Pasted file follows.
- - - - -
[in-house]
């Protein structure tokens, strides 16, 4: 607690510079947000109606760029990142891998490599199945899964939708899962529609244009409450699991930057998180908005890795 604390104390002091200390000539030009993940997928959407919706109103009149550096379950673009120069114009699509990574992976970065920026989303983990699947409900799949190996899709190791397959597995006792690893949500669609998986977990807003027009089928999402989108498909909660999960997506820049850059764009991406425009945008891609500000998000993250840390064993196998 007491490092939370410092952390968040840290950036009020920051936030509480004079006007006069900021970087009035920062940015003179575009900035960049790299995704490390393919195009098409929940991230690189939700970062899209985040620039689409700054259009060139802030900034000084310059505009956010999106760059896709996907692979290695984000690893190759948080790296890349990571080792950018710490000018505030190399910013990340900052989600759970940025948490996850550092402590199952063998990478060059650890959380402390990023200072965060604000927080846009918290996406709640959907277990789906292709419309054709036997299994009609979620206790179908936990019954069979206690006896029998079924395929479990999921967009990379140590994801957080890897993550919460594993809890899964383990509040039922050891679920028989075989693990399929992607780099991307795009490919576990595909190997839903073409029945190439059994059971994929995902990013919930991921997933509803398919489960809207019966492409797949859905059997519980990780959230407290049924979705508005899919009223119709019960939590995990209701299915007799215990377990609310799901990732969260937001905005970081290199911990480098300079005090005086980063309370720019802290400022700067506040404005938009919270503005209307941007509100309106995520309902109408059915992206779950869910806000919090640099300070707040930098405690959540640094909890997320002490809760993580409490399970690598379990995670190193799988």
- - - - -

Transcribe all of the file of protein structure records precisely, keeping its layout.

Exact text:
[in-house]
């Protein structure tokens, strides 16, 4: 607690510079947000109606760029990142891998490599199945899964939708899962529609244009409450699991930057998180908005890795 604390104390002091200390000539030009993940997928959407919706109103009149550096379950673009120069114009699509990574992976970065920026989303983990699947409900799949190996899709190791397959597995006792690893949500669609998986977990807003027009089928999402989108498909909660999960997506820049850059764009991406425009945008891609500000998000993250840390064993196998 007491490092939370410092952390968040840290950036009020920051936030509480004079006007006069900021970087009035920062940015003179575009900035960049790299995704490390393919195009098409929940991230690189939700970062899209985040620039689409700054259009060139802030900034000084310059505009956010999106760059896709996907692979290695984000690893190759948080790296890349990571080792950018710490000018505030190399910013990340900052989600759970940025948490996850550092402590199952063998990478060059650890959380402390990023200072965060604000927080846009918290996406709640959907277990789906292709419309054709036997299994009609979620206790179908936990019954069979206690006896029998079924395929479990999921967009990379140590994801957080890897993550919460594993809890899964383990509040039922050891679920028989075989693990399929992607780099991307795009490919576990595909190997839903073409029945190439059994059971994929995902990013919930991921997933509803398919489960809207019966492409797949859905059997519980990780959230407290049924979705508005899919009223119709019960939590995990209701299915007799215990377990609310799901990732969260937001905005970081290199911990480098300079005090005086980063309370720019802290400022700067506040404005938009919270503005209307941007509100309106995520309902109408059915992206779950869910806000919090640099300070707040930098405690959540640094909890997320002490809760993580409490399970690598379990995670190193799988």